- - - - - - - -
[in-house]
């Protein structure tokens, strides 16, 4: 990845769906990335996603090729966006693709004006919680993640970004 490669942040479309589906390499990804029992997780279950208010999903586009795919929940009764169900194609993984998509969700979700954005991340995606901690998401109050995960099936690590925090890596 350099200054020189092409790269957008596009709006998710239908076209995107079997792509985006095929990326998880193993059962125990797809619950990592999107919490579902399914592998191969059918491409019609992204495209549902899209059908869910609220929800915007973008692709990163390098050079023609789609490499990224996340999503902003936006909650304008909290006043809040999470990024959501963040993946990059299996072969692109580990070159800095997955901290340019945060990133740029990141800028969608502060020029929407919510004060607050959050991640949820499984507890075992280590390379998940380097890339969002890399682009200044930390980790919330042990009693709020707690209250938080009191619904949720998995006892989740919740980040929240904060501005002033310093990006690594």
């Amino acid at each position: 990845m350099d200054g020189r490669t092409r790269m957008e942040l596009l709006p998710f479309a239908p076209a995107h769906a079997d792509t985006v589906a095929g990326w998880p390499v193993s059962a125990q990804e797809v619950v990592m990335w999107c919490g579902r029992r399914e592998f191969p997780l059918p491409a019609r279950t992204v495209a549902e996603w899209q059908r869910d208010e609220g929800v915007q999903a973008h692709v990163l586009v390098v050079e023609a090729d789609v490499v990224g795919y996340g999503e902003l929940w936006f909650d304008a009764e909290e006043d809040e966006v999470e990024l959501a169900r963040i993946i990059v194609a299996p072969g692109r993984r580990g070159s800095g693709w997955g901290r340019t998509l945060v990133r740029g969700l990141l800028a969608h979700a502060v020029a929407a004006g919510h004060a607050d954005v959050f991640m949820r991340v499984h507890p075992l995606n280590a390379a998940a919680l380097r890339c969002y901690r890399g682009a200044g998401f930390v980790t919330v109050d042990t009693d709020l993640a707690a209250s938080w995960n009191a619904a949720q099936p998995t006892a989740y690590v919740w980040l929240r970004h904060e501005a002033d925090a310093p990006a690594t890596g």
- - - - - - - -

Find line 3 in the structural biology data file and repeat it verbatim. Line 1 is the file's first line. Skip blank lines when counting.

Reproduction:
């Amino acid at each position: 990845m350099d200054g020189r490669t092409r790269m957008e942040l596009l709006p998710f479309a239908p076209a995107h769906a079997d792509t985006v589906a095929g990326w998880p390499v193993s059962a125990q990804e797809v619950v990592m990335w999107c919490g579902r029992r399914e592998f191969p997780l059918p491409a019609r279950t992204v495209a549902e996603w899209q059908r869910d208010e609220g929800v915007q999903a973008h692709v990163l586009v390098v050079e023609a090729d789609v490499v990224g795919y996340g999503e902003l929940w936006f909650d304008a009764e909290e006043d809040e966006v999470e990024l959501a169900r963040i993946i990059v194609a299996p072969g692109r993984r580990g070159s800095g693709w997955g901290r340019t998509l945060v990133r740029g969700l990141l800028a969608h979700a502060v020029a929407a004006g919510h004060a607050d954005v959050f991640m949820r991340v499984h507890p075992l995606n280590a390379a998940a919680l380097r890339c969002y901690r890399g682009a200044g998401f930390v980790t919330v109050d042990t009693d709020l993640a707690a209250s938080w995960n009191a619904a949720q099936p998995t006892a989740y690590v919740w980040l929240r970004h904060e501005a002033d925090a310093p990006a690594t890596g």